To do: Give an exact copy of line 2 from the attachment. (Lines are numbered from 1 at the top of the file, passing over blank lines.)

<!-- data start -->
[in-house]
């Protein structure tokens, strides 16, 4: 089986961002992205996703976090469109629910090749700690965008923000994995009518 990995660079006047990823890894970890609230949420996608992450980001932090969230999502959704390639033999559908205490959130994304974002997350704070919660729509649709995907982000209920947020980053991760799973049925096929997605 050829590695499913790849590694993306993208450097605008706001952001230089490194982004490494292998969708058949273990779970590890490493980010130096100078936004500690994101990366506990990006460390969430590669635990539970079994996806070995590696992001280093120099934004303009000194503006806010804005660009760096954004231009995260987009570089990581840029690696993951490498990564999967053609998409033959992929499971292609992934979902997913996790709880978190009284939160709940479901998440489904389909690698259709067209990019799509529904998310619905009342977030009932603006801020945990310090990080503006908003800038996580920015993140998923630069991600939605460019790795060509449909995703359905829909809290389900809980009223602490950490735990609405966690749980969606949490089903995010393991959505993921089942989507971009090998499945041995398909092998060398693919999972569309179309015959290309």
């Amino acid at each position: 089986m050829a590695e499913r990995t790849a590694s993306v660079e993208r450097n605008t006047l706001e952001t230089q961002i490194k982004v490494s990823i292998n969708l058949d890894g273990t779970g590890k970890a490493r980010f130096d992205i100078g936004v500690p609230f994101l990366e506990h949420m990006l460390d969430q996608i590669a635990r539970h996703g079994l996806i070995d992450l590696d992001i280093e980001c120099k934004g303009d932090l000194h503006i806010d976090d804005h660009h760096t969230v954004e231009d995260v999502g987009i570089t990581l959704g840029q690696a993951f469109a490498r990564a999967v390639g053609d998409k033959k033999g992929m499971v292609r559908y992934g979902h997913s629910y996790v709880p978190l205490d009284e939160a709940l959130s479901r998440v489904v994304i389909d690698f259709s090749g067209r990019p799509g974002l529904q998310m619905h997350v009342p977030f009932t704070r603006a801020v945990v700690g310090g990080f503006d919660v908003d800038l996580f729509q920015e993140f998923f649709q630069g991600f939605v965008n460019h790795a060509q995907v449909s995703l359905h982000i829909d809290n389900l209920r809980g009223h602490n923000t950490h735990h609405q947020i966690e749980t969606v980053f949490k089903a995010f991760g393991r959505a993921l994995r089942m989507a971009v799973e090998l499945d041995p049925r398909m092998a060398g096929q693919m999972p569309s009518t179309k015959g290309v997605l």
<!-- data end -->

């Protein structure tokens, strides 16, 4: 089986961002992205996703976090469109629910090749700690965008923000994995009518 990995660079006047990823890894970890609230949420996608992450980001932090969230999502959704390639033999559908205490959130994304974002997350704070919660729509649709995907982000209920947020980053991760799973049925096929997605 050829590695499913790849590694993306993208450097605008706001952001230089490194982004490494292998969708058949273990779970590890490493980010130096100078936004500690994101990366506990990006460390969430590669635990539970079994996806070995590696992001280093120099934004303009000194503006806010804005660009760096954004231009995260987009570089990581840029690696993951490498990564999967053609998409033959992929499971292609992934979902997913996790709880978190009284939160709940479901998440489904389909690698259709067209990019799509529904998310619905009342977030009932603006801020945990310090990080503006908003800038996580920015993140998923630069991600939605460019790795060509449909995703359905829909809290389900809980009223602490950490735990609405966690749980969606949490089903995010393991959505993921089942989507971009090998499945041995398909092998060398693919999972569309179309015959290309």